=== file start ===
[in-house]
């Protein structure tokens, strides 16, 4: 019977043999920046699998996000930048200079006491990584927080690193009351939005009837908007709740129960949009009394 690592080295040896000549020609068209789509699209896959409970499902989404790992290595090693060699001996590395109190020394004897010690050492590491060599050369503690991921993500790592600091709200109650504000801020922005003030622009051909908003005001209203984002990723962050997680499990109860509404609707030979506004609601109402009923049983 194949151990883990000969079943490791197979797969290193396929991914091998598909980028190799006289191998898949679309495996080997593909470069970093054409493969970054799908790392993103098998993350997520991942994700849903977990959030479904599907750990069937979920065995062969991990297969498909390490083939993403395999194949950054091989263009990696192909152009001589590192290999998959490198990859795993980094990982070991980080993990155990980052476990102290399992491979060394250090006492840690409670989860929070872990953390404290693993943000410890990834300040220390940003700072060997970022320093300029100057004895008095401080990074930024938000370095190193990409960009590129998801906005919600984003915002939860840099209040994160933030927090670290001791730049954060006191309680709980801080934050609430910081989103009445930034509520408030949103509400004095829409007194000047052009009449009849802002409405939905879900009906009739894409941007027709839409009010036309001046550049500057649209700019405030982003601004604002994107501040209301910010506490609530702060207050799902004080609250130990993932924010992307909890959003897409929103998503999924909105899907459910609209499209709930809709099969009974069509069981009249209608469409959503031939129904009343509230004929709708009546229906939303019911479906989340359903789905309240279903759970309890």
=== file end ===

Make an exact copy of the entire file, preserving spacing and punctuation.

[in-house]
């Protein structure tokens, strides 16, 4: 019977043999920046699998996000930048200079006491990584927080690193009351939005009837908007709740129960949009009394 690592080295040896000549020609068209789509699209896959409970499902989404790992290595090693060699001996590395109190020394004897010690050492590491060599050369503690991921993500790592600091709200109650504000801020922005003030622009051909908003005001209203984002990723962050997680499990109860509404609707030979506004609601109402009923049983 194949151990883990000969079943490791197979797969290193396929991914091998598909980028190799006289191998898949679309495996080997593909470069970093054409493969970054799908790392993103098998993350997520991942994700849903977990959030479904599907750990069937979920065995062969991990297969498909390490083939993403395999194949950054091989263009990696192909152009001589590192290999998959490198990859795993980094990982070991980080993990155990980052476990102290399992491979060394250090006492840690409670989860929070872990953390404290693993943000410890990834300040220390940003700072060997970022320093300029100057004895008095401080990074930024938000370095190193990409960009590129998801906005919600984003915002939860840099209040994160933030927090670290001791730049954060006191309680709980801080934050609430910081989103009445930034509520408030949103509400004095829409007194000047052009009449009849802002409405939905879900009906009739894409941007027709839409009010036309001046550049500057649209700019405030982003601004604002994107501040209301910010506490609530702060207050799902004080609250130990993932924010992307909890959003897409929103998503999924909105899907459910609209499209709930809709099969009974069509069981009249209608469409959503031939129904009343509230004929709708009546229906939303019911479906989340359903789905309240279903759970309890």